Summer Fun

School’s out and it’s time to explore. Living in Virginia, we’re lucky to have plenty to do in our home state – from beaches to mountains and from historic sites to theme parks to national parks. We also have Washington, DC on our doorstep, opening the door to plenty of cultural offerings. Want to do something this summer and need some ideas? Try these:

  • Napoleon: Power and Splendor exhibition, Virginia Museum of Fine Arts, Richmond – This unique exhibition takes you inside the world of Napoleonic Europe, showing artifacts from Napoleon’s own daily life, as well as commissioned pieces and propaganda that helped legitimize his empire. Through Sept. 3.
  • “Body Worlds: Animals Inside and Out,” Science Museum of Virginia, Richmond – This Richmond museum offers a great day out for families. The animal exhibit teaches kids and adults alike about the biology of animals through plastination, a process that preserves blood vessels, muscular systems and more. Through Aug. 19.
  • Astronomy and Night Sky Summer Series, Chincoteague National Wildlife Reserve/NASA’s Wallop’s Island Flight Facility, Chincoteague – Space lovers can explore the night sky at this evening lecture series that begins inside and concludes outdoors with telescope viewing of the night sky. July 13.
  • Tank Museum Vehicle Run Day, American Armoured Foundation Inc. Tank and Ordnance War Memorial Museum, Danville – One one special day this summer, this military museum fires up the engines of its tanks and runs them. Inside the museum itself, a wide variety of exhibits, such as “Black Panthers, African-American Tankers of WWII” and “Elvis – His Military Years” will please any military enthusiast. July 14.
  • “Wings and Wheels,” Ingalls Field, Hot Springs – Head out to Virginia’s western highlands to take in this event packed with cars, trucks, tractors, motorcycles and airplanes. A vintage car show, air shows, rides and plenty of family fun await. July 14.
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Celebrate America on July 4

Virginia is a great place to celebrate Independence Day. We have authentic Americana and historic sites galore. Here are some of the best places to visit for July 4:

  • An American Celebration, Mount Vernon – Fireworks, military re-enactments, a naturalization ceremony, birthday cake and a visit from George and Martha Washington are highlights of July 4th at this American history museum.
  • Independence Day Celebration, Yorktown – Enjoy a 5k/8k run/walk, parade, U.S. Coast Guard band, concert and fireworks.
  • Independence Day at Patrick Henry’s Red Hill, Brookneal – Featuring a speech by Virginia’s first governor, Patrick Henry, and fireworks at dusk, this is a unique, family-friendly Fourth of July celebration.
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  • Fourth at the Fort, Fort Monroe – A flag ceremony, food, live music and a fireworks display mark the Fourth at this historic fort near Hampton.
  • Independence Day at Colonial Williamsburg, Williamsburg – Readings of the Declaration of Independence take place throughout the day, alongside musical performances, hands-on activities for the kids and an evening fireworks display.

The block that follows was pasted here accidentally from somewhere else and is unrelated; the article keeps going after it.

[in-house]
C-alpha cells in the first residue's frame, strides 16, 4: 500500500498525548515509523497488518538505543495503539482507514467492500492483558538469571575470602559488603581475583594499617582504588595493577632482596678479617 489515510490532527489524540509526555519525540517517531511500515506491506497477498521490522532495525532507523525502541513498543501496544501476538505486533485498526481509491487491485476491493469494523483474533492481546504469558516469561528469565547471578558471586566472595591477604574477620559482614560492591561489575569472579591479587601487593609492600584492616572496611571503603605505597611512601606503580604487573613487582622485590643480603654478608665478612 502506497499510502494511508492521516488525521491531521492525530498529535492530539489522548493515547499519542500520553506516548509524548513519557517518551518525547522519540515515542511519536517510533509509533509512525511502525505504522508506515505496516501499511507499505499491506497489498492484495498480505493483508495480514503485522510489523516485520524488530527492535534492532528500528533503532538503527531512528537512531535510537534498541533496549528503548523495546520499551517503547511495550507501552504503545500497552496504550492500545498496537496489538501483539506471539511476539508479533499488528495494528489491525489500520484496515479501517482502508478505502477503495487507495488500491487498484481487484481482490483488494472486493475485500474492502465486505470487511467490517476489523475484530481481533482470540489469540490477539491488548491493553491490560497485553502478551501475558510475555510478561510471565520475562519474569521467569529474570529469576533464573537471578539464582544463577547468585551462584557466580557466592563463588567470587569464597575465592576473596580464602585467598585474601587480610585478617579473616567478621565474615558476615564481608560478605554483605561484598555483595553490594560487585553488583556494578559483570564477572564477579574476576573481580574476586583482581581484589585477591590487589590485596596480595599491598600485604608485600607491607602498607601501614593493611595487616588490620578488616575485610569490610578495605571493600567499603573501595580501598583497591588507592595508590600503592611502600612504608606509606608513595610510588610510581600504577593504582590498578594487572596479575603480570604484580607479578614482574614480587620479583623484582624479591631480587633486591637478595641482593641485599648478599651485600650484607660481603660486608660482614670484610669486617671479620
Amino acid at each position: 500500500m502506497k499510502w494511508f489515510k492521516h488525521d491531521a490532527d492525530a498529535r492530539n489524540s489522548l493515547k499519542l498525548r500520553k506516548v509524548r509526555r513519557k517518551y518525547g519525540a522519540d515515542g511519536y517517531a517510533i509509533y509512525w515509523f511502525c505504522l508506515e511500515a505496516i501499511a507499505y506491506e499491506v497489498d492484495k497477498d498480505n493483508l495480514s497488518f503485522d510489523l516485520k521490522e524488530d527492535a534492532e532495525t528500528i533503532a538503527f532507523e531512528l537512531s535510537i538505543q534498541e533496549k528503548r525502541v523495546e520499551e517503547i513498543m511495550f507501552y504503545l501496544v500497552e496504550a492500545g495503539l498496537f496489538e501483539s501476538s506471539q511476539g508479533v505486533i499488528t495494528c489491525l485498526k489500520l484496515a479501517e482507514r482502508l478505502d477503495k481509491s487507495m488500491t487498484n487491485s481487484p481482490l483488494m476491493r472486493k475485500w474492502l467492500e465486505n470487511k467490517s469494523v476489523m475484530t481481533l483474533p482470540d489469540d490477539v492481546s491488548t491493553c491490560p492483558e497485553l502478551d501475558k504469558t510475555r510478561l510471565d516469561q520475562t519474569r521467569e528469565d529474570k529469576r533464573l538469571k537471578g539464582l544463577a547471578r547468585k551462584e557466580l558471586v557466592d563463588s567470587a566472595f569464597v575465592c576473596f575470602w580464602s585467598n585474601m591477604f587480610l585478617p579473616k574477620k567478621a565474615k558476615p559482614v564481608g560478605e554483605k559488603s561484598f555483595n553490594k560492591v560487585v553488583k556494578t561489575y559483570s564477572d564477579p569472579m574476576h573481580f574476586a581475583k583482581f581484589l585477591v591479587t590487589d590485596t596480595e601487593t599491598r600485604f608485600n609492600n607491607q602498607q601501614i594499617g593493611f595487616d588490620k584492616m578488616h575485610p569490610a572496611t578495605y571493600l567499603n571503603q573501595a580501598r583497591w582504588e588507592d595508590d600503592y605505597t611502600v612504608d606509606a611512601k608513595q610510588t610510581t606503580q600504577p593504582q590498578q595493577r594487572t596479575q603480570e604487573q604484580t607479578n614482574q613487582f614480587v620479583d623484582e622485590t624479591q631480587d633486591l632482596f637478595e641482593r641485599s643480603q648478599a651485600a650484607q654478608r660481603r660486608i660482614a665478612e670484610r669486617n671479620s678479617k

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  • Independence Day in Historic Port Royal, Port Royal – Special appearances by George Mason, Dolly Madison and Harriet Tubman, performances of period music from the Revolutionary and Civil War areas, pipes and drums and free surrey rides.
  • 4th of July Concert and Fireworks, Dogwood Dell, Richmond – Long-running local favorite featuring a patriotic performance by the Richmond Concert Band and a fireworks display at dusk.
  • Stars and Stripes Explosion, Virginia Beach – Enjoy live music performances throughout the day and end your evening with a bang at the massive fireworks display.

Homemade Pizzas

With five people in our house who all have different tastes, making a meal everyone can customize makes feeding a crowd easier. I use my bread machine to whip up a big batch of pizza dough and from there I can make large pizzas, individual-size pizzas and breadsticks. Everyone can pick their own toppings, from pizza sauce and plenty of cheese to meats, veggies and more.

Ingredients:

2 tsp. dry yeast

3 cups all purpose flour

1 tsp. salt

2 tbsp. sugar

2 tbsp. olive oil

1 cup plus 2 tbsp. warm water

Place ingredients into the bread machine in the order they’re listed above. Run them on the dough cycle. Remove dough and store in a bowl or plastic bag drizzled with olive oil. Stretch the dough out thin onto a baking sheet and top with sauce, cheese and your favorite toppings!

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On Anthony Bourdain

There is nothing I can write about Anthony Bourdain that won’t be written far more eloquently by those far better at writing things. I never had the chance to meet him, though I would have loved to. His unique style of travel writing and documentary filmmaking was a huge inspiration in creating my blog, and in my life in general. The closest I came to meeting him was in 2014 when my husband and I attended a UFC fight in Baltimore. Anthony and his then-wife, Ottavia, walked right past us as they made their way to their seats octagon-side. “Holy shit!,” I remember saying, “That was Anthony Bourdain!” There was no fuss, no fanfare. Just a man and his wifeon a night out watching the fights.